Title: Tick Tock
Hardback: 387 pages
Publication Date: 20/01/2011
James Patterson’s latest novel – a portmanteau collaboration with Michael Ledwidge – sees the return of Detective Michael Bennett. A wisecracking father-of-ten, Michael is the antithesis of Patterson’s most famous literary creation, Alex Cross [except for the fact that they are both widowers – being a wife in a Patterson novel is a bad career choice!]. However, whilst the central characters may change from novel to novel, some things can always be depended upon from a Patterson book – so it’s no surprise that Tick Tock is a fast and furious read.
Taking a well-earned vacation from the steamy heat of New York City, Michael, his ten children, his grandfather [a loquacious Irish priest] and their Irish nanny, Mary Catherine, retreat to the family’s beach house in Queens. But things prove to be far from relaxing. The family find themselves under attack from the neighbourhood bullies, who are infamous in the area and very well-connected. So when a meticulous and vicious killer brings New York City to its knees, Michael must find a way to protect his family whilst simultaneously tracking down the crazed serial killer terrorising the city.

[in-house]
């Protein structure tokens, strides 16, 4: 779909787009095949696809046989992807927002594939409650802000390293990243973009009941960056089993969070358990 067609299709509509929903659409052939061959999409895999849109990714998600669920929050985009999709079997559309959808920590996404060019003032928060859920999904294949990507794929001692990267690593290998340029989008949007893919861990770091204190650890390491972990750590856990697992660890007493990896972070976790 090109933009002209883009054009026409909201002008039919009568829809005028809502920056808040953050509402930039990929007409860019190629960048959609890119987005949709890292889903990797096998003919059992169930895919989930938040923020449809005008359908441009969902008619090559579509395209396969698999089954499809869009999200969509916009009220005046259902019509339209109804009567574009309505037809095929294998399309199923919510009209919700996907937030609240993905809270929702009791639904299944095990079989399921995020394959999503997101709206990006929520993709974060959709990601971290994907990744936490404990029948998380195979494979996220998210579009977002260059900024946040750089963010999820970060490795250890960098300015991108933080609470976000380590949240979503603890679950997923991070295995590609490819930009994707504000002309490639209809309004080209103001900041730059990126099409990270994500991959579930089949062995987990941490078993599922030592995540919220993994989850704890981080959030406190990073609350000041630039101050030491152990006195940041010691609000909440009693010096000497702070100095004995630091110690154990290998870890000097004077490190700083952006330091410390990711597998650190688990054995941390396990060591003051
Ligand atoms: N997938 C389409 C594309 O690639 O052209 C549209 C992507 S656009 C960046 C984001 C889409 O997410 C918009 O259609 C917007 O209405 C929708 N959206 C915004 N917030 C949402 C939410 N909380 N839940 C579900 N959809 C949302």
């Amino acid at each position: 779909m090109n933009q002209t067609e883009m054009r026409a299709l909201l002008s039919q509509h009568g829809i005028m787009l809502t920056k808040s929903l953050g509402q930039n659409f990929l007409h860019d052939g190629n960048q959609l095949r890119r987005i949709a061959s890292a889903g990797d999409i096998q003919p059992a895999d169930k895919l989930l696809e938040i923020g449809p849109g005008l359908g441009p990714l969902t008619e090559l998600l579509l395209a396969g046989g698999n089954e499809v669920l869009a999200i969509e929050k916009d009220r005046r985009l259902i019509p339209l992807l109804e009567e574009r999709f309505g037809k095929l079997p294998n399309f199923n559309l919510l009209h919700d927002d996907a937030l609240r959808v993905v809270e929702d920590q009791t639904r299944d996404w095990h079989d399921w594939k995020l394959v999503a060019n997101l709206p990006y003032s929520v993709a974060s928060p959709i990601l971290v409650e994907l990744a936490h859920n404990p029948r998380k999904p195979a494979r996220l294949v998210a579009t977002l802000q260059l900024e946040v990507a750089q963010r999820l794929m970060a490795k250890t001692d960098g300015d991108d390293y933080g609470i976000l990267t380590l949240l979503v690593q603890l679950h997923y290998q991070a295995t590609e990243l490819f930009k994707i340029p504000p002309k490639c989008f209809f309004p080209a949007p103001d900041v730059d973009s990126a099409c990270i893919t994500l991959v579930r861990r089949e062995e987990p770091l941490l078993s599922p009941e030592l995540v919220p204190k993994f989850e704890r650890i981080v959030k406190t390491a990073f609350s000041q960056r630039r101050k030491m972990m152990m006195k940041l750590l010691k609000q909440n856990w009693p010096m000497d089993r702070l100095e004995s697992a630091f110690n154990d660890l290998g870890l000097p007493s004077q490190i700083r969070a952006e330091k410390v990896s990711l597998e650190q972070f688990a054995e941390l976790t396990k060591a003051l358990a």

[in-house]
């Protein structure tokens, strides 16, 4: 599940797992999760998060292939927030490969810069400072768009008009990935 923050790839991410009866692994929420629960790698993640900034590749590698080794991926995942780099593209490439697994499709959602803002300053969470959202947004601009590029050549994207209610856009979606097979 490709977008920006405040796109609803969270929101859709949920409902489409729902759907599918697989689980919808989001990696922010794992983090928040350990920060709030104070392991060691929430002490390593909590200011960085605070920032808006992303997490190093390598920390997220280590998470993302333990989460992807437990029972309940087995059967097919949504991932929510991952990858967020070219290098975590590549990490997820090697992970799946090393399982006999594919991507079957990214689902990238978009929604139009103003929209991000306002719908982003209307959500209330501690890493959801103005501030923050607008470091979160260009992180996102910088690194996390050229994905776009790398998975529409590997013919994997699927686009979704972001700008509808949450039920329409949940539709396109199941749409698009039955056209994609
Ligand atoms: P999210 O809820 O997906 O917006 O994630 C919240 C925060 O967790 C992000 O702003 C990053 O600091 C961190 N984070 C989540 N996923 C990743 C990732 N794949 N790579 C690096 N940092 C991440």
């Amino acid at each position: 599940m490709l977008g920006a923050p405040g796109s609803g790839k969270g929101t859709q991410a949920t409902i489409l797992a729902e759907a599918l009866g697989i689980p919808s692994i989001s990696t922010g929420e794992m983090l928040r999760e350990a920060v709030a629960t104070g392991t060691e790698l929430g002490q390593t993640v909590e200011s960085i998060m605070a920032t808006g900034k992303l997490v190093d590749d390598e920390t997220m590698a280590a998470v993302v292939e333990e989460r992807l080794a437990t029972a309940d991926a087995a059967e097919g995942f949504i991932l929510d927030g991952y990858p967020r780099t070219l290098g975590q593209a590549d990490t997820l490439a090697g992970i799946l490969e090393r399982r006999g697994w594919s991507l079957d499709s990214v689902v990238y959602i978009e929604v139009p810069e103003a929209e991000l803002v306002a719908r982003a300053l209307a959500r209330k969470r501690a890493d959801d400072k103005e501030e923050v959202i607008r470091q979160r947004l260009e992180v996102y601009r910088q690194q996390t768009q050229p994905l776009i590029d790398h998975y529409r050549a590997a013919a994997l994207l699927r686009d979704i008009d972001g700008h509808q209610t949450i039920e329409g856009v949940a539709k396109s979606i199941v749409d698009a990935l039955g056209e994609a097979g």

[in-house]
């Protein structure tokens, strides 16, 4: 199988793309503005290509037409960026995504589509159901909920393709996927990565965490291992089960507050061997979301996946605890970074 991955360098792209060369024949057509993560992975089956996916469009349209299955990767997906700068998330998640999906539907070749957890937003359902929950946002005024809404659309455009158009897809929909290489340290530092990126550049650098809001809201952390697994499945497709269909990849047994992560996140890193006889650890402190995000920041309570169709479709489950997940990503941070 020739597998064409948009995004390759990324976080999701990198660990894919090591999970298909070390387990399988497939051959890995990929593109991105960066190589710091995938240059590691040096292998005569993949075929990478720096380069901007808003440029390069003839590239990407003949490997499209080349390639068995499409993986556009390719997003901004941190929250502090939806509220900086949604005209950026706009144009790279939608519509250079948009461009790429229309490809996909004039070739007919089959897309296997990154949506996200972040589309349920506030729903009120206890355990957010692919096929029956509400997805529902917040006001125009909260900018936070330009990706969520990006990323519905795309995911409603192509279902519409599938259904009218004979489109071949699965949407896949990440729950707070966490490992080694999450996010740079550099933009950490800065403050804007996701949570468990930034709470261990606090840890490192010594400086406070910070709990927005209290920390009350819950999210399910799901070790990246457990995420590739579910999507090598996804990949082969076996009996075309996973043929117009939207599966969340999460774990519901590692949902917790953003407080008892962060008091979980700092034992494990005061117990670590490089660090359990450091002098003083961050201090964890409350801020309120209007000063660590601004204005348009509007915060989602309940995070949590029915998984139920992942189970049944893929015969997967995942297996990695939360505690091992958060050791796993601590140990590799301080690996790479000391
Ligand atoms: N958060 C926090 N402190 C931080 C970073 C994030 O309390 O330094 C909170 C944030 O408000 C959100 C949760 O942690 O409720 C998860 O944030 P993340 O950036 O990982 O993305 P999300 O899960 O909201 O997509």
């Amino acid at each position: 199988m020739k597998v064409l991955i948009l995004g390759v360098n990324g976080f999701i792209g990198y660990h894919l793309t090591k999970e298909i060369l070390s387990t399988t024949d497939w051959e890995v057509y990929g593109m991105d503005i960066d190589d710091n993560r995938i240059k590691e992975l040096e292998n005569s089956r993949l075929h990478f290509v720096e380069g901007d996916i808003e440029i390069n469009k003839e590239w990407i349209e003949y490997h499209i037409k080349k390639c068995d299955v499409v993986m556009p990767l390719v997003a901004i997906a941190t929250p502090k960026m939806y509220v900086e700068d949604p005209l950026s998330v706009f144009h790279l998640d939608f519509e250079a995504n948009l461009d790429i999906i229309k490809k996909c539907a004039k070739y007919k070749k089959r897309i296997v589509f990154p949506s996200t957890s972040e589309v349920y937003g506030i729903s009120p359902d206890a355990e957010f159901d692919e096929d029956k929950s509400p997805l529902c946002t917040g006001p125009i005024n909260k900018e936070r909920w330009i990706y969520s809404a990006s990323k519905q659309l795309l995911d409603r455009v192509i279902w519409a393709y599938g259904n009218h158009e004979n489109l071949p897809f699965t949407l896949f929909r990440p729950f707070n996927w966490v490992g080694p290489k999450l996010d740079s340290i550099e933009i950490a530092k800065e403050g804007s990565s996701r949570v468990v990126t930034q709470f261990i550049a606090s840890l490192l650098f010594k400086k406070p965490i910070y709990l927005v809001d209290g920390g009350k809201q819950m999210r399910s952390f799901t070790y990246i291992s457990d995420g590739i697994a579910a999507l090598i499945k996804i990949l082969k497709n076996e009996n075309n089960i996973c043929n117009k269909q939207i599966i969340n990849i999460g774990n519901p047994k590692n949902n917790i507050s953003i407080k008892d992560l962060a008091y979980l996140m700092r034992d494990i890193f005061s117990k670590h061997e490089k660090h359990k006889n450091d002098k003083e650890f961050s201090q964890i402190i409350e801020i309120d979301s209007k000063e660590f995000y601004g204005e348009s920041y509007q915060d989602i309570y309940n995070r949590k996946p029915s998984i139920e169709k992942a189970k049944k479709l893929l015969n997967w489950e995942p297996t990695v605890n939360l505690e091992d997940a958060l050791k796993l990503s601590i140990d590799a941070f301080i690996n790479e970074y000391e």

And, just to really complicate matters, Michael also has to contend with his feelings for two beautiful women – Mary Catherine and Emily Parker, an FBI agent who has past history with him!
Patterson is an author who has his critics – but I am certainly not one of them. Yes, a novel like Tick Tock isn’t going to win any awards and it certainly isn’t reinventing the thriller genre. However, it delivered exactly what I wanted from it – a fast-paced and enjoyably over-the-top read, with Patterson’s usual uncluttered, short-sentenced prose, shorter chapters and frequent cliffhangers [you can certainly see the advertising man he once was in his writing style].
My only slight gripe when reading the novel was with Michael’s over-sexedness [if such a word actually exists!]. The dual love interest story arc involving Mary Catherine and Emily isn’t a problem [in fact it’s an enjoyable sub-plot]. No, what I found a bit uncomfortable was the way in which each time Michael met an attractive woman [which was quite often, let me tell you!], he made slightly pervy remarks that seemed to completely contradict the family-man image he embodies in the rest of the novel.
But this was a slight negative and, it has to be said, one which in no way affected my enjoyment of the book or even my liking of Michael. With its suitably nutty psychopathic killer and supercharged pace, Tick Tock is a slice of pure, unadulterated entertainment.